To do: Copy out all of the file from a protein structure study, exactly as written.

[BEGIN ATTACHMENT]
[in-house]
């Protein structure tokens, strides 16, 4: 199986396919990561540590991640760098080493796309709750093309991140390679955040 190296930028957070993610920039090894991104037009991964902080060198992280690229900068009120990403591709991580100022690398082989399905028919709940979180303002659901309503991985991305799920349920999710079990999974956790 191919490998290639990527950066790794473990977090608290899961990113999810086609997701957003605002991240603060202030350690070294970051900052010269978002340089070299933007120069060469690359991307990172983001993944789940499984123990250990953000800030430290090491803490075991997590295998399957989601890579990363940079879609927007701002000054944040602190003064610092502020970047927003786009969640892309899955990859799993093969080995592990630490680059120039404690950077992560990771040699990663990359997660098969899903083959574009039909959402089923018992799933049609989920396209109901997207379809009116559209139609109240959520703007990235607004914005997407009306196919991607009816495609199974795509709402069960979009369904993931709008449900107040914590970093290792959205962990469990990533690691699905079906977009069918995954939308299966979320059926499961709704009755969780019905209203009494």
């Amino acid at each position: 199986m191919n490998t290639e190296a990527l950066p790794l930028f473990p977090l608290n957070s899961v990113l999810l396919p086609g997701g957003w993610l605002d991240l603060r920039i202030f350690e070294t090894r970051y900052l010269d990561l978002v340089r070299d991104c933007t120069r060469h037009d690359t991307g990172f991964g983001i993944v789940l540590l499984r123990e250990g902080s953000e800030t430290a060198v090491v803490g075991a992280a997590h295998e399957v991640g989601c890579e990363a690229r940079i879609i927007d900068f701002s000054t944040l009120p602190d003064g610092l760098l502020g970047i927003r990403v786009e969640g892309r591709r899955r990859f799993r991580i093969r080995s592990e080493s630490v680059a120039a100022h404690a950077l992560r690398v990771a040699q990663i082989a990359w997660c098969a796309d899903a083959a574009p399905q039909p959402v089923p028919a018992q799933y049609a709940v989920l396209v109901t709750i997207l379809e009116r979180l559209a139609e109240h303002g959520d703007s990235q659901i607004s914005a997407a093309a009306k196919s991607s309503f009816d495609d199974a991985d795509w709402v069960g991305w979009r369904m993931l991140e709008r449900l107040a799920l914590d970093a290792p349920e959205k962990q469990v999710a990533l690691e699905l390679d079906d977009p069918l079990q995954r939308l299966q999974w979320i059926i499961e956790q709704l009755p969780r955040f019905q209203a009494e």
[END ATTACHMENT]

[in-house]
């Protein structure tokens, strides 16, 4: 199986396919990561540590991640760098080493796309709750093309991140390679955040 190296930028957070993610920039090894991104037009991964902080060198992280690229900068009120990403591709991580100022690398082989399905028919709940979180303002659901309503991985991305799920349920999710079990999974956790 191919490998290639990527950066790794473990977090608290899961990113999810086609997701957003605002991240603060202030350690070294970051900052010269978002340089070299933007120069060469690359991307990172983001993944789940499984123990250990953000800030430290090491803490075991997590295998399957989601890579990363940079879609927007701002000054944040602190003064610092502020970047927003786009969640892309899955990859799993093969080995592990630490680059120039404690950077992560990771040699990663990359997660098969899903083959574009039909959402089923018992799933049609989920396209109901997207379809009116559209139609109240959520703007990235607004914005997407009306196919991607009816495609199974795509709402069960979009369904993931709008449900107040914590970093290792959205962990469990990533690691699905079906977009069918995954939308299966979320059926499961709704009755969780019905209203009494």
């Amino acid at each position: 199986m191919n490998t290639e190296a990527l950066p790794l930028f473990p977090l608290n957070s899961v990113l999810l396919p086609g997701g957003w993610l605002d991240l603060r920039i202030f350690e070294t090894r970051y900052l010269d990561l978002v340089r070299d991104c933007t120069r060469h037009d690359t991307g990172f991964g983001i993944v789940l540590l499984r123990e250990g902080s953000e800030t430290a060198v090491v803490g075991a992280a997590h295998e399957v991640g989601c890579e990363a690229r940079i879609i927007d900068f701002s000054t944040l009120p602190d003064g610092l760098l502020g970047i927003r990403v786009e969640g892309r591709r899955r990859f799993r991580i093969r080995s592990e080493s630490v680059a120039a100022h404690a950077l992560r690398v990771a040699q990663i082989a990359w997660c098969a796309d899903a083959a574009p399905q039909p959402v089923p028919a018992q799933y049609a709940v989920l396209v109901t709750i997207l379809e009116r979180l559209a139609e109240h303002g959520d703007s990235q659901i607004s914005a997407a093309a009306k196919s991607s309503f009816d495609d199974a991985d795509w709402v069960g991305w979009r369904m993931l991140e709008r449900l107040a799920l914590d970093a290792p349920e959205k962990q469990v999710a990533l690691e699905l390679d079906d977009p069918l079990q995954r939308l299966q999974w979320i059926i499961e956790q709704l009755p969780r955040f019905q209203a009494e």